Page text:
Well, as you may imagine, the Chinese got sick of opium fiends junking up the place, so they attempted to stop the British suppliers, to no avail. The Opium Wars resulted and ended with China ceding Hong Kong to the British, in fear of their massive naval power. This took place in the year 1841.

Colonization soon followed, Hong Kong shot up in value as an international port, and its population increased dramatically. In 1898 Britain acquired additional territories on a 99 year lease -- expiring in 1997. Does that year sound familiar? Read on.

In the 20th century Hong Kong changed hands several times. The British surrendered it to Japan during World War Two, then took it back after Japan's defeat, then gave it to China later. Immediately following the war, Hong Kong served as a safe haven for hundreds of thousands of Chinese refugees, while the Chinese National Government was losing its civil war against communist leadership.

The population of Hong Kong exploded as corporations seeking to escape Chinese isolationism arrived and set up shop. Cheap labor in the textile and manufacturing industries steadily built up the economy and ensured foreign investment. By the end of the 20th century Hong Kong had become a financial mammoth offering banking services to the world.

In 1997 Hong Kong returned to Chinese rule with a few stipulations in place to guarantee its economic autonomy, as much as possible. The phrase "one country, two systems" was coined by the Chinese to describe the relationship between the mainland and Hong Kong.

Getting There

Well, where do you want to get to from the Hong Kong International Airport? There are ferries servicing six mainland ports in the Pearl River Delta Region. Airport Express Railway connects directly to downtown Hong Kong, and it has been rated the best airport in the world multiple times.

The Airport Express Railway will get you into Hong Kong in about an hour, for $100. Public buses cost $10 and take a little longer. For direct service to your hotel you can take one of the hotel's private buses ($120+) or a taxi ($300+). As you can see, waiting time is optional for those who can afford it.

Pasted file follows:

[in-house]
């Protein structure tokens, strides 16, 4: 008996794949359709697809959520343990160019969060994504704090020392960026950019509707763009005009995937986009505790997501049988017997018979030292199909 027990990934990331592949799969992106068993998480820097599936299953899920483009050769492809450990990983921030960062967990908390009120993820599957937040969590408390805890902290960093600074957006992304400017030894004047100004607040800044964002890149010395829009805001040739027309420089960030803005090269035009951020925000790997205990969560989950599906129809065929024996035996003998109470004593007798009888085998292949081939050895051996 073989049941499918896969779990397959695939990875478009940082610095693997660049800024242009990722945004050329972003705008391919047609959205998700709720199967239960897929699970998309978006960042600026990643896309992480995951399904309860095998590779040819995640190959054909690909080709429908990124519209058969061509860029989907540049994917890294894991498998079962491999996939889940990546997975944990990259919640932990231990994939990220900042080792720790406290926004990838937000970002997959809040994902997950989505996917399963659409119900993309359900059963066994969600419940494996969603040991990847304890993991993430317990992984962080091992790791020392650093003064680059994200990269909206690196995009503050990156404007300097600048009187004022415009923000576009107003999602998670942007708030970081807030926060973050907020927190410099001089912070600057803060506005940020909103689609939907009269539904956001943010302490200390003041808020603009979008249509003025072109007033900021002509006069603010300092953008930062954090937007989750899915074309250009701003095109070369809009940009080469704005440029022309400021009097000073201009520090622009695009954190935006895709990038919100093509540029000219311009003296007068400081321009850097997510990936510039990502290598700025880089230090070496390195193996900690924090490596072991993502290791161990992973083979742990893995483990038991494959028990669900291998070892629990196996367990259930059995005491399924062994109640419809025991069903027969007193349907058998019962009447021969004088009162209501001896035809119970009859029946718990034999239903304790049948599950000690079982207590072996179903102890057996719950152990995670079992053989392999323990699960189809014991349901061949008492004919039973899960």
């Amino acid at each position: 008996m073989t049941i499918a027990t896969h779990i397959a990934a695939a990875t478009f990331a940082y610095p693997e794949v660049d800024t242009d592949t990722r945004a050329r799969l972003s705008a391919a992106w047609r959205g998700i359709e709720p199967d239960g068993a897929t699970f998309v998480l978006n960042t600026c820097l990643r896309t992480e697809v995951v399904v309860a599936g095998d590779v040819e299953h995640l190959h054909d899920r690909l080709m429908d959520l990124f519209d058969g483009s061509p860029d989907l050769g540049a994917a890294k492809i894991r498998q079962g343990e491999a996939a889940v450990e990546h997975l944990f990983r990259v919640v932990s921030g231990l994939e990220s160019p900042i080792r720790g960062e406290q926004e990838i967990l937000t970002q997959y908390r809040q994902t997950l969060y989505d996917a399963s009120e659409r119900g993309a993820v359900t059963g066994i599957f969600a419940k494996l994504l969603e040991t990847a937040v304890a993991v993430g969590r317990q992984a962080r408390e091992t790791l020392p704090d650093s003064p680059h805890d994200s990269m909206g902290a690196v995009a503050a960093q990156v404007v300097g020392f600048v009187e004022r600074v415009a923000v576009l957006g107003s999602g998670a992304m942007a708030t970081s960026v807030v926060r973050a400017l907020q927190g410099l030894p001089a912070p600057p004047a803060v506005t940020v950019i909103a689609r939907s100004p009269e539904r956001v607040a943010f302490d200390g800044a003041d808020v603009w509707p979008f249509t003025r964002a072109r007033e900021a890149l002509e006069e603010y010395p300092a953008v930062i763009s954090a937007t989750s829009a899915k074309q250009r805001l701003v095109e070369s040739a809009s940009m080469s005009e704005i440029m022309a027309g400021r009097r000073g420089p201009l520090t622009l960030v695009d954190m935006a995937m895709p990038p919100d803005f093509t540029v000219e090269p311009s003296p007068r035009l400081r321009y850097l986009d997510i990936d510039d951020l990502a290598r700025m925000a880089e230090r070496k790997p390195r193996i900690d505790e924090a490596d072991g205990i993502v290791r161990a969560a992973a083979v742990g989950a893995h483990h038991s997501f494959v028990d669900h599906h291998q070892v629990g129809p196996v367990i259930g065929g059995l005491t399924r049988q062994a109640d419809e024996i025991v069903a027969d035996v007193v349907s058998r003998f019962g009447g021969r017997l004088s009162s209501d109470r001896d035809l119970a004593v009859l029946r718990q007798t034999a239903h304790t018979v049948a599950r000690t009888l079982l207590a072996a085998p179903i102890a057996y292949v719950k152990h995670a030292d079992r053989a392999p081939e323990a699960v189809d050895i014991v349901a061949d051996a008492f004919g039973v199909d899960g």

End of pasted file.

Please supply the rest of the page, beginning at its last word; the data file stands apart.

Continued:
Here's a little blurb on travel times, with further information for access to nearby cities (cross-boundary transport).

Transportation

Grab an Octopus card when you arrive. Octopus is the world's first electronic ticket-fare card system and the Hong Kong public transportation system is the world leader in people-moving. 90% of Hong Kongers get around on public transportation.

Octopus covers the Airport Rail line, buses, ferries, the rapid-transit MTR network, supermarkets, fast food outlets, phone booths... It's how to get around the cashless economy.

Nevermind the microchip built into it, you'll get used to having one of those on you at all times -- and soon they'll be internal! What do I mean? Many schools in Hong Kong even use the Octopus card to check attendance, because you read the card's data with an external scanner from a distance. This will the global norm soon. What if that chip is installed in your body? It's in the works baby!

The hilly Hong Kong terrain also demands some special modes of transportation. If you've been to Pittsburgh, you may have some idea of how cool it is to ride a cable car up the side of a mountain, overlooking a majestic harbor and city. Multiply that by about ten thousand and you've got Hong Kong: vertical-travel trams, moving sidewalks, and the world's longest outdoor escalator system.

People and Culture

The local currency is the Hong Kong dollar (HKD) which is pegged to the U.S. dollar. Official languages are Chinese and English.  You're on your own, baby!  Dive into the swarming, throbbing, pulsing, crawling and teeming mix!

Things to do & Recommendations

The Peak Tower and its shopping Galleria are the biggest tourist attraction in Hong Kong so don't miss it.

Cool off in the Kowloon Park public indoor swimming pool!

After that, go see what's happening at the Hong Kong Fringe Club, a non-profit organisation which puts together exhibitions for international artists and performers.

Organize sports fans flock to the Hong Kong Stadium, but there's good news for disorganized sportistas too -- Mountain biking is now legal in the parks! Have at it, baby!

All this excitement is going to make you hungry. Springtime is traditionally the time to celebrate seafood, summer is for fruits, and winter steams with hot pot soups to keep you warm.

The best thing to do is go and find some dim sum. Dozens of plates of tasty small items, sort of like sushi but it's cooked, and the varieties are endless.

Since you won't be able to walk down the street without complete and total sensory overload, I'll just whap in the Hong Kong tourist board's guide to dining and leave you to your intuition.

Good luck, take it slow and above all -- DON'T SPIT OUT YOUR CHEWING GUM ON THE SIDEWALK. Gum is legal but there's a $500 fine for intentional littering. Enjoy!

Text by Steve Smith.